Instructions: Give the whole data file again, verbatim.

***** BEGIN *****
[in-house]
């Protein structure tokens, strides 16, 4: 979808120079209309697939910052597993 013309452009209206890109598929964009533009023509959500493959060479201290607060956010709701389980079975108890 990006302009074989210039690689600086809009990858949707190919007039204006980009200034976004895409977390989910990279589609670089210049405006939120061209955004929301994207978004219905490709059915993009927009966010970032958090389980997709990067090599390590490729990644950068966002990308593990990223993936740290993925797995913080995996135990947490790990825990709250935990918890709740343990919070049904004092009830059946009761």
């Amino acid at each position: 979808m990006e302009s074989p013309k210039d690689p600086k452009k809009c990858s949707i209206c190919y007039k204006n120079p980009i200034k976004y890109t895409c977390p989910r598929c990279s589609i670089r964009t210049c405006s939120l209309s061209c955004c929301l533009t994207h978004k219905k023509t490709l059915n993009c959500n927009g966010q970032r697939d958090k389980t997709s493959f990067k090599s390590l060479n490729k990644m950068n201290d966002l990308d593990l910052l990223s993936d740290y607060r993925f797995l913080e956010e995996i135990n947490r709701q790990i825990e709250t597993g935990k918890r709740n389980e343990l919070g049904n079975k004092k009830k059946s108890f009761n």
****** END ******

[in-house]
């Protein structure tokens, strides 16, 4: 979808120079209309697939910052597993 013309452009209206890109598929964009533009023509959500493959060479201290607060956010709701389980079975108890 990006302009074989210039690689600086809009990858949707190919007039204006980009200034976004895409977390989910990279589609670089210049405006939120061209955004929301994207978004219905490709059915993009927009966010970032958090389980997709990067090599390590490729990644950068966002990308593990990223993936740290993925797995913080995996135990947490790990825990709250935990918890709740343990919070049904004092009830059946009761």
């Amino acid at each position: 979808m990006e302009s074989p013309k210039d690689p600086k452009k809009c990858s949707i209206c190919y007039k204006n120079p980009i200034k976004y890109t895409c977390p989910r598929c990279s589609i670089r964009t210049c405006s939120l209309s061209c955004c929301l533009t994207h978004k219905k023509t490709l059915n993009c959500n927009g966010q970032r697939d958090k389980t997709s493959f990067k090599s390590l060479n490729k990644m950068n201290d966002l990308d593990l910052l990223s993936d740290y607060r993925f797995l913080e956010e995996i135990n947490r709701q790990i825990e709250t597993g935990k918890r709740n389980e343990l919070g049904n079975k004092k009830k059946s108890f009761n």